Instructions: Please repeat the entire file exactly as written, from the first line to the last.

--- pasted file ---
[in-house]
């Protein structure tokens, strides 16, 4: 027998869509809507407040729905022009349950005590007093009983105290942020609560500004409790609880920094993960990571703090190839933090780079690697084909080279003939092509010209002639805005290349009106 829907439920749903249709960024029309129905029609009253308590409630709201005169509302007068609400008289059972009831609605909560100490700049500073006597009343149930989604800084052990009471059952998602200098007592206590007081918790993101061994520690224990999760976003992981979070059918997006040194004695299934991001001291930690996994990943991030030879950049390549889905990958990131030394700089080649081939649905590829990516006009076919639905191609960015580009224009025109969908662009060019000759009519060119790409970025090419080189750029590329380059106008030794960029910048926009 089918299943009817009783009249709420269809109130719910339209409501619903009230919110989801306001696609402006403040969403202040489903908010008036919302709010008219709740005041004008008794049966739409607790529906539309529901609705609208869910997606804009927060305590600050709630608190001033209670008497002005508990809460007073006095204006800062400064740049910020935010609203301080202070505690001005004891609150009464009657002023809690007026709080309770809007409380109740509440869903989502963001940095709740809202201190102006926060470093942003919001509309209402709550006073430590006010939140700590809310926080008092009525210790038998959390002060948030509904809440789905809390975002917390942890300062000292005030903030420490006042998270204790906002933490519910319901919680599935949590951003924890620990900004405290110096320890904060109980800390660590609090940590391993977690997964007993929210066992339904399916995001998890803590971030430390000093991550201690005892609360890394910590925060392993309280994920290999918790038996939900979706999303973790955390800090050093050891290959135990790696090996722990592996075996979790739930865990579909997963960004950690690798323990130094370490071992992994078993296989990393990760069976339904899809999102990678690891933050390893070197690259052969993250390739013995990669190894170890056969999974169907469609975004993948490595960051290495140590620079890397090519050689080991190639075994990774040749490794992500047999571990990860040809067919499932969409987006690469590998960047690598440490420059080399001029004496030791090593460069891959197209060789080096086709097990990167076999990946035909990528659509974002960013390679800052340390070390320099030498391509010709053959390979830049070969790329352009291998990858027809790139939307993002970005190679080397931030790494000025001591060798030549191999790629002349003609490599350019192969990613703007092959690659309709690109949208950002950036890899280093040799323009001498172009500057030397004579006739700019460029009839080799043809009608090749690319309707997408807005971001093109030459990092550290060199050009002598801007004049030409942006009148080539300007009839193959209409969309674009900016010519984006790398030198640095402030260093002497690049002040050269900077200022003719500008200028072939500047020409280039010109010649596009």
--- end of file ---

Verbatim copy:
[in-house]
């Protein structure tokens, strides 16, 4: 027998869509809507407040729905022009349950005590007093009983105290942020609560500004409790609880920094993960990571703090190839933090780079690697084909080279003939092509010209002639805005290349009106 829907439920749903249709960024029309129905029609009253308590409630709201005169509302007068609400008289059972009831609605909560100490700049500073006597009343149930989604800084052990009471059952998602200098007592206590007081918790993101061994520690224990999760976003992981979070059918997006040194004695299934991001001291930690996994990943991030030879950049390549889905990958990131030394700089080649081939649905590829990516006009076919639905191609960015580009224009025109969908662009060019000759009519060119790409970025090419080189750029590329380059106008030794960029910048926009 089918299943009817009783009249709420269809109130719910339209409501619903009230919110989801306001696609402006403040969403202040489903908010008036919302709010008219709740005041004008008794049966739409607790529906539309529901609705609208869910997606804009927060305590600050709630608190001033209670008497002005508990809460007073006095204006800062400064740049910020935010609203301080202070505690001005004891609150009464009657002023809690007026709080309770809007409380109740509440869903989502963001940095709740809202201190102006926060470093942003919001509309209402709550006073430590006010939140700590809310926080008092009525210790038998959390002060948030509904809440789905809390975002917390942890300062000292005030903030420490006042998270204790906002933490519910319901919680599935949590951003924890620990900004405290110096320890904060109980800390660590609090940590391993977690997964007993929210066992339904399916995001998890803590971030430390000093991550201690005892609360890394910590925060392993309280994920290999918790038996939900979706999303973790955390800090050093050891290959135990790696090996722990592996075996979790739930865990579909997963960004950690690798323990130094370490071992992994078993296989990393990760069976339904899809999102990678690891933050390893070197690259052969993250390739013995990669190894170890056969999974169907469609975004993948490595960051290495140590620079890397090519050689080991190639075994990774040749490794992500047999571990990860040809067919499932969409987006690469590998960047690598440490420059080399001029004496030791090593460069891959197209060789080096086709097990990167076999990946035909990528659509974002960013390679800052340390070390320099030498391509010709053959390979830049070969790329352009291998990858027809790139939307993002970005190679080397931030790494000025001591060798030549191999790629002349003609490599350019192969990613703007092959690659309709690109949208950002950036890899280093040799323009001498172009500057030397004579006739700019460029009839080799043809009608090749690319309707997408807005971001093109030459990092550290060199050009002598801007004049030409942006009148080539300007009839193959209409969309674009900016010519984006790398030198640095402030260093002497690049002040050269900077200022003719500008200028072939500047020409280039010109010649596009």